One strategy extracted outsized returns from the issuers of sub-prime mortgage securities, who were largely responsible for the crisis. The Trust Company bought these securities at depressed prices and, by pursuing an evidence-backed and disciplined legal strategy, the rights of securities holders were enforced and the securities were put back to originators at prices approaching par.

The other strategy was inspired, in part, by the need to mop up the country’s excess housing inventory following the crisis. The Trust Company bought single-family homes at scale and leased them as institution-owned rental properties. The strategy also helped meet the needs of an increasingly mobile population and introduced professional management to a sector of the real estate market historically run by mom-and-pop owners. 

Single-family rentals are now an accepted institutional asset class. The Trust Company profits from continuing exposure to the asset class and an ownership stake in the general partner. 

Some of the most lucrative investment strategies may not be backed by the traditional indicators of reliability: a blue-chip pedigree at all the right firms, a strategy that has been profitably plied for years, and a broad range of consultants who are familiar with the strategy.  Ballard has found there is much more value to be harvested from “complexity premia” than by “cookie-cutter strategies that are verifiable by easily accessible analytical tools.”

Flat organization. The organization’s staff are all incented with common goals to exceed fund-level benchmarks in the different products it manages: endowment funds, a long-term hybrid growth/draw-down vehicle, an enhanced cash product, and the state’s AAA-rated operating fund.  Individual efforts are recognized, but compensation is based on the total return of each fund.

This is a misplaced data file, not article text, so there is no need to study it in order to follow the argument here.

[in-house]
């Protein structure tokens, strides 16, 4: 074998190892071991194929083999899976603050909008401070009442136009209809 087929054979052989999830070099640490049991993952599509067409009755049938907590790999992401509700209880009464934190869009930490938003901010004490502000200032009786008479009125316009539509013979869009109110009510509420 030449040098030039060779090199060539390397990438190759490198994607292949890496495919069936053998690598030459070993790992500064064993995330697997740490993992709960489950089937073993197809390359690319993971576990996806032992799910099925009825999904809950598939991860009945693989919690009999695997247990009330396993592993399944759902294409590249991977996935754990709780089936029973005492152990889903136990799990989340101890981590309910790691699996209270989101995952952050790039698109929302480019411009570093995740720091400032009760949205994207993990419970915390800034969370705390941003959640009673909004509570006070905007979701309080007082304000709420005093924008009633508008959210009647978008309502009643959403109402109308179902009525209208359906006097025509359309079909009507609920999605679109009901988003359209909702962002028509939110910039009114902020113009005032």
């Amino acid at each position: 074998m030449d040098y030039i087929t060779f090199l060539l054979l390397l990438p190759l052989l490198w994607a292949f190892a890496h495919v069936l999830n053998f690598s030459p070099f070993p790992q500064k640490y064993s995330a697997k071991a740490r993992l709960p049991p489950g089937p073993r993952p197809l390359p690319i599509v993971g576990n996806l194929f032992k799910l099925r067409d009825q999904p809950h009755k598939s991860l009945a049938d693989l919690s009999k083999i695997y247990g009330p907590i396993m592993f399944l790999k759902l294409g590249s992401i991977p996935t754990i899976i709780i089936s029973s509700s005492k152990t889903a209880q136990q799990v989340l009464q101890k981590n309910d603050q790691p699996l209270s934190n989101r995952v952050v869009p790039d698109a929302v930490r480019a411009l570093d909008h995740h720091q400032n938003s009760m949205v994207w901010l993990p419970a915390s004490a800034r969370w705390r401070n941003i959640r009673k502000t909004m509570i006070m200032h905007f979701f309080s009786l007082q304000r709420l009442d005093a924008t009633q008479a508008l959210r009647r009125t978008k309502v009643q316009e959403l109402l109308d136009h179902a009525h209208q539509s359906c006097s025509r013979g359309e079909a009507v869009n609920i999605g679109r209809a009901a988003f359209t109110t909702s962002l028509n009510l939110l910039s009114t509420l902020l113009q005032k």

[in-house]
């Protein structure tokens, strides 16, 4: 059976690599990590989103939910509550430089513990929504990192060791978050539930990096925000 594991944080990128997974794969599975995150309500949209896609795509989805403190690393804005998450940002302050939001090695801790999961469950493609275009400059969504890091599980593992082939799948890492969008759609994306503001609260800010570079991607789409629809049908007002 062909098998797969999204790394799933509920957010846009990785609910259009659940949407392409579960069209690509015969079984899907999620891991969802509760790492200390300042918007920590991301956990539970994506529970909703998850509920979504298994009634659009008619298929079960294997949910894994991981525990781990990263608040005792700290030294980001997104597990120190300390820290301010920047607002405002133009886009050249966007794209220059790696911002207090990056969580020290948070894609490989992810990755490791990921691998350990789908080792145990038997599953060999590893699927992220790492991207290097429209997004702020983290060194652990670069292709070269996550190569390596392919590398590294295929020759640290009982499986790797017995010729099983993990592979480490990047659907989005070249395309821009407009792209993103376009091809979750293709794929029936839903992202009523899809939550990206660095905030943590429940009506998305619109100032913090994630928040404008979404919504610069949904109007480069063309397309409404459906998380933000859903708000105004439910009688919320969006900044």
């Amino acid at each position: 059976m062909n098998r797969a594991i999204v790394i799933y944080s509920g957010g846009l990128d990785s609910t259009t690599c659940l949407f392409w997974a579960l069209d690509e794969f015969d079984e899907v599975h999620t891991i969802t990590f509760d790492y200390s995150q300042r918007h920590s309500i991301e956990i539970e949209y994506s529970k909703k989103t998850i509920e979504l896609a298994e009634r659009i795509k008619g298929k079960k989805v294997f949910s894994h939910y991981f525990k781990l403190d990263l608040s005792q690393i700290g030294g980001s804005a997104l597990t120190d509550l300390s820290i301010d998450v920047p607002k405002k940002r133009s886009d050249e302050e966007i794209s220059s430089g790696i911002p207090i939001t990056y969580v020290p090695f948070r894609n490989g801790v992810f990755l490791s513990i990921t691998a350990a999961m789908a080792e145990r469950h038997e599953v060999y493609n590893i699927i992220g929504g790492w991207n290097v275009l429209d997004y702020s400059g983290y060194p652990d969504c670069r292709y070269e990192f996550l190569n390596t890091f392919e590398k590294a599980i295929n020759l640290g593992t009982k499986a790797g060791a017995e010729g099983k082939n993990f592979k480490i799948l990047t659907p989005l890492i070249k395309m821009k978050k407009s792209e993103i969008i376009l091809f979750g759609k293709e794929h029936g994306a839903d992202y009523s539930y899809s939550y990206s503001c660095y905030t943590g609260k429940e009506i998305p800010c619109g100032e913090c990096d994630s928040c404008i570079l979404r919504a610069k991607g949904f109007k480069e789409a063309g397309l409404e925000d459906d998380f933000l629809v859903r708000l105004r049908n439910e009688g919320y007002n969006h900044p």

A flat organization prevents silo-ed thinking and turf protection, which come at the expense of the common good. Trends or dislocations identified in one asset class can present opportunities in another. 

Ballard changed the physical layout of the investments area to eliminate offices in favor of an open workspace where collaboration could occur more easily. Any remaining offices have glass walls. Staff are encouraged to share information and thinking at all levels, from the CIO to analysts. An operational due diligence team reports to the CFO, creating a constructive feedback loop, helpful in a world where best practices are constantly evolving.

Diverse backgrounds to combat groupthink. A number of the investment team came to the Trust Company with no experience in the investment business, and thus no pre-conceived biases.  An economics PhD from academia now manages its quantitative risk function, and a former attorney oversees its private credit and alternative fixed income portfolio components.  Both are top-performing members of the investment team and have brought innovative approaches to their work. 

“The staff knows that we are willing to risk failure and that we view failures as learning experiences,” says Ballard, “assuming they are not repeated.” The willingness to fail gives staff license to think creatively, he believes.

And to Ballard, that is the name of the game.

By Larry Light

Sovereign Wealth Fund Finalists

  1. Norges Bank Investment Management
    Ole Christian Bech-Moen
  2. GIC
    Jeffrey Jaensubhakij
  3. New Mexico State Investment Council Permanent Funds
    Steve Moise and Robert "Vince" Smith
  4. SITFO
    Peter Madsen
  5. Sunsuper
    Ian Patrick